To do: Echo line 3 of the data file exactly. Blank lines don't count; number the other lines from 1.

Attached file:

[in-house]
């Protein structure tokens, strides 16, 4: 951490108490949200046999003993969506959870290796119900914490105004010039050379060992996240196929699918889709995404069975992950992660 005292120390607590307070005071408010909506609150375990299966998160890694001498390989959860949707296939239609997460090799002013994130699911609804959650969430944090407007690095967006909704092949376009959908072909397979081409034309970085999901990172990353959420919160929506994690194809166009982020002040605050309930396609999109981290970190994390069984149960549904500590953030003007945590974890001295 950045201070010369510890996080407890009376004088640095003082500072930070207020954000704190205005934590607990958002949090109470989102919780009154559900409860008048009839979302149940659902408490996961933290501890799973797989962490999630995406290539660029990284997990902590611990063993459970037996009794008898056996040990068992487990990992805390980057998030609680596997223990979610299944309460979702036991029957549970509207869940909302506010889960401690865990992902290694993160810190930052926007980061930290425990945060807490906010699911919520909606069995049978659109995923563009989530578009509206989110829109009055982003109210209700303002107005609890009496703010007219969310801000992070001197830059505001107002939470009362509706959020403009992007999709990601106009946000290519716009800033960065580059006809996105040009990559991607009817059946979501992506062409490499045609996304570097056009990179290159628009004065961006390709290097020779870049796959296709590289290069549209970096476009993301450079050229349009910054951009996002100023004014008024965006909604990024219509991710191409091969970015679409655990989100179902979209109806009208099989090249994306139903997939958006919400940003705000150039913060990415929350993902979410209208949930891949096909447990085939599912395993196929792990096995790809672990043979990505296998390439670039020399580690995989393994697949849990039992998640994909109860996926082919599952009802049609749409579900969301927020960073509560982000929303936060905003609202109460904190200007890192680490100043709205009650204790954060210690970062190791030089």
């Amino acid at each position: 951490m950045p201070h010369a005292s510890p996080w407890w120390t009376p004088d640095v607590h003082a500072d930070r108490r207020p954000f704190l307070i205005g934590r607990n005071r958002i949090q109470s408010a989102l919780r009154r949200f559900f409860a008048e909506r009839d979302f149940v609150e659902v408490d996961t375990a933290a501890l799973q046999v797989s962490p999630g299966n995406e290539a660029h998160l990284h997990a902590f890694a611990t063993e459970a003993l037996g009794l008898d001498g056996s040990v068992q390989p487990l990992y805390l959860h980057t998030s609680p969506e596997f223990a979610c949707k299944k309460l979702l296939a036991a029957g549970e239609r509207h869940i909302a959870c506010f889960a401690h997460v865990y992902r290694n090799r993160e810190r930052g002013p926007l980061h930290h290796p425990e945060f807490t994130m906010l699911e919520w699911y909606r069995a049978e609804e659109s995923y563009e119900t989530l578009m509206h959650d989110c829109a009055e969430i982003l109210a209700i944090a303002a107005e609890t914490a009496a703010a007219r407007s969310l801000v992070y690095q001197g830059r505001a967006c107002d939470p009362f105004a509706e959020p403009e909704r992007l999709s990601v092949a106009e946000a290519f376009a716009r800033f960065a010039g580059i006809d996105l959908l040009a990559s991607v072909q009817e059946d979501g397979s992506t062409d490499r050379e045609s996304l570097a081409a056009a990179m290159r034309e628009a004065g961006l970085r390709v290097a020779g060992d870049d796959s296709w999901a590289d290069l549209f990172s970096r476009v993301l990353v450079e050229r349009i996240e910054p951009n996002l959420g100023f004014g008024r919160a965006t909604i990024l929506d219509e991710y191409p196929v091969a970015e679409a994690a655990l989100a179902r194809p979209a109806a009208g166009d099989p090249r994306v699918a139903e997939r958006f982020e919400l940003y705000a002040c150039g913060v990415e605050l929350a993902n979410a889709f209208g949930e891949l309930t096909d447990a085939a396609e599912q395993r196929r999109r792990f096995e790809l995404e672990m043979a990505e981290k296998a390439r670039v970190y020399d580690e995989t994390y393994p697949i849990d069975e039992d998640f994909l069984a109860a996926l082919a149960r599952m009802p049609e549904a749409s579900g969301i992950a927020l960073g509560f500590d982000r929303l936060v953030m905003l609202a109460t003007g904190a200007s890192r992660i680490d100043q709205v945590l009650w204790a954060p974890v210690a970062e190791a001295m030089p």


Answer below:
């Amino acid at each position: 951490m950045p201070h010369a005292s510890p996080w407890w120390t009376p004088d640095v607590h003082a500072d930070r108490r207020p954000f704190l307070i205005g934590r607990n005071r958002i949090q109470s408010a989102l919780r009154r949200f559900f409860a008048e909506r009839d979302f149940v609150e659902v408490d996961t375990a933290a501890l799973q046999v797989s962490p999630g299966n995406e290539a660029h998160l990284h997990a902590f890694a611990t063993e459970a003993l037996g009794l008898d001498g056996s040990v068992q390989p487990l990992y805390l959860h980057t998030s609680p969506e596997f223990a979610c949707k299944k309460l979702l296939a036991a029957g549970e239609r509207h869940i909302a959870c506010f889960a401690h997460v865990y992902r290694n090799r993160e810190r930052g002013p926007l980061h930290h290796p425990e945060f807490t994130m906010l699911e919520w699911y909606r069995a049978e609804e659109s995923y563009e119900t989530l578009m509206h959650d989110c829109a009055e969430i982003l109210a209700i944090a303002a107005e609890t914490a009496a703010a007219r407007s969310l801000v992070y690095q001197g830059r505001a967006c107002d939470p009362f105004a509706e959020p403009e909704r992007l999709s990601v092949a106009e946000a290519f376009a716009r800033f960065a010039g580059i006809d996105l959908l040009a990559s991607v072909q009817e059946d979501g397979s992506t062409d490499r050379e045609s996304l570097a081409a056009a990179m290159r034309e628009a004065g961006l970085r390709v290097a020779g060992d870049d796959s296709w999901a590289d290069l549209f990172s970096r476009v993301l990353v450079e050229r349009i996240e910054p951009n996002l959420g100023f004014g008024r919160a965006t909604i990024l929506d219509e991710y191409p196929v091969a970015e679409a994690a655990l989100a179902r194809p979209a109806a009208g166009d099989p090249r994306v699918a139903e997939r958006f982020e919400l940003y705000a002040c150039g913060v990415e605050l929350a993902n979410a889709f209208g949930e891949l309930t096909d447990a085939a396609e599912q395993r196929r999109r792990f096995e790809l995404e672990m043979a990505e981290k296998a390439r670039v970190y020399d580690e995989t994390y393994p697949i849990d069975e039992d998640f994909l069984a109860a996926l082919a149960r599952m009802p049609e549904a749409s579900g969301i992950a927020l960073g509560f500590d982000r929303l936060v953030m905003l609202a109460t003007g904190a200007s890192r992660i680490d100043q709205v945590l009650w204790a954060p974890v210690a970062e190791a001295m030089p």